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InfoQ Homepage News Deep Mind Discloses Details to InfoQ about NHS Partnership amid Reports of Vast Patient Data Access

Deep Mind Discloses Details to InfoQ about NHS Partnership amid Reports of Vast Patient Data Access


DeepMind announced in February that it was collaborating with the NHS to build an application called Streams to help hospital staff monitor patients with kidney disease and to detect early onset acute kidney injury (AKI).

The DeepMind and NHS partnership integrates the work of several institutions spanning several years. The partnership includes DeepMind’s recent acquisition of the Hark mobile app created by HELIX at the Royal College of Art at Imperial College London, as well as Streams, the early stage development mobile application created by DeepMind and NHS in conjunction with Utswo.

Until now, there’s been limited coverage around the specific data challenges, opportunities and concerns DeepMind and NHS face as they experiment and research in this area for AI potential.

An agreement uncovered by New Scientist reveals that Google and its DeepMind artificial intelligence wing have been granted access to current and historic patient data at three London hospitals run by the Royal Free NHS Trust, covering 1.6 million individuals. “This will include information about people who are HIV-positive, for instance, as well as details of drug overdoses and abortions. The agreement also includes access to patient data from the last five years,” the New Scientist reports.

The New Scientist report talks about Patient Rescue, implying that this is a broader initiative but Deep Mind have confirmed to InfoQ that this was just an old name for Streams. In addition they told us that

We are working with clinicians at the Royal Free to understand how technology can best help clinicians recognise patient deterioration - in this case acute kidney injury (AKI). We have, and will always, hold ourselves to the highest possible standards of patient data protection. This data will only ever be used for the purposes of improving healthcare and will never be linked with Google accounts or products.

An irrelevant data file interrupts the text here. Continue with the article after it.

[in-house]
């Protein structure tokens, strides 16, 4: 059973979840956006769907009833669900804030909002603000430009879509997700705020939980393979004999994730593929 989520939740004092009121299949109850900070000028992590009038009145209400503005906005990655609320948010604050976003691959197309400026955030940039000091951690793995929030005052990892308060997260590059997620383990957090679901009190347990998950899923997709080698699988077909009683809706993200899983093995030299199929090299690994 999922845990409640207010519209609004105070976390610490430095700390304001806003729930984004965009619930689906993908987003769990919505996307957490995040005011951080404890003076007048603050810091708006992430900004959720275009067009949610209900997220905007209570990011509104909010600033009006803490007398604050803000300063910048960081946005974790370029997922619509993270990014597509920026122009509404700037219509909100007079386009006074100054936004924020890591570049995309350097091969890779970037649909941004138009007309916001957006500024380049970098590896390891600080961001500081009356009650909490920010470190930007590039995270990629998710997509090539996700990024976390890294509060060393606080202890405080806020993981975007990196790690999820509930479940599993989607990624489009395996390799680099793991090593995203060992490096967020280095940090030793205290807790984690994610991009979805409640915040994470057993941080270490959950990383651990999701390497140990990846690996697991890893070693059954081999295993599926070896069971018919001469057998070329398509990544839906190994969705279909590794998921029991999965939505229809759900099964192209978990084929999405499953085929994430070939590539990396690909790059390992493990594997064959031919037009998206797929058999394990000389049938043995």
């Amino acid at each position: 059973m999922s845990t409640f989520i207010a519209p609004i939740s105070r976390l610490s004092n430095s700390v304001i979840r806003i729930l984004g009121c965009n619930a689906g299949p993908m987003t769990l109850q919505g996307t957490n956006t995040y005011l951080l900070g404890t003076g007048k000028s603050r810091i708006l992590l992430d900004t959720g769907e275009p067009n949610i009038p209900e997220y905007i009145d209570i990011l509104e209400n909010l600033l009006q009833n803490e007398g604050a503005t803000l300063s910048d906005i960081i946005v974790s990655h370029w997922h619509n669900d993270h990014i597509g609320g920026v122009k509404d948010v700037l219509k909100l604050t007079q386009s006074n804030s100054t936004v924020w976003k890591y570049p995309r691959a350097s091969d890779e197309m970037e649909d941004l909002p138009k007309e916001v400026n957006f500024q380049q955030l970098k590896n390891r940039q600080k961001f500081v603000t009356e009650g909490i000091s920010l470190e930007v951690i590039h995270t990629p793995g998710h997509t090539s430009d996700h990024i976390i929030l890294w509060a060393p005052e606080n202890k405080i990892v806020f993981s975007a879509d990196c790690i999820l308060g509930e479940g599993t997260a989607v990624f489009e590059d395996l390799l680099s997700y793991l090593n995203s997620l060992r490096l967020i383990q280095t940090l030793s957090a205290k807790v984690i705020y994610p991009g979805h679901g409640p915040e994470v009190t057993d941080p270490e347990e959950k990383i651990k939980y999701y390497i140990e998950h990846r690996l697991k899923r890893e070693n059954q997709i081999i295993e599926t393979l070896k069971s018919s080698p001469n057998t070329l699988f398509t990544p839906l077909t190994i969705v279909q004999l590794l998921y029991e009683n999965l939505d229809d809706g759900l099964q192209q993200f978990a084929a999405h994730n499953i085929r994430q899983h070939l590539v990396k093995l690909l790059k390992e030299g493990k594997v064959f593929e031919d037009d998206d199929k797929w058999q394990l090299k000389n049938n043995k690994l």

DeepMind stated that data is is not allowed to leave the UK and is completely separate from any Google data. Unsurprisingly, however, concerns have been raised about the access DeepMind has to confidential patient records. A number of news outlets cite the New Scientist article and echo similar concerns around the initial scope of data capture and personal information made available to DeepMind as part of the partnership. blogger Cathy O’Neil, whose forthcoming book “ Weapons of Math Destruction” explores the emerging issues with big data, raised additional concerns to InfoQ with regards to how the model might be used. O’Neil notes,

“Once a predictive model has been trained on historical data, you can throw away the data without losing any predictive power. Moreover, the model can then be applied to a someone even without direct access to their medical history. For that reason, we should be more concerned about laws restricting the ways models are used - against us or for us - instead of merely worrying about who has access to patient data and for how long. It's the wrong question.”

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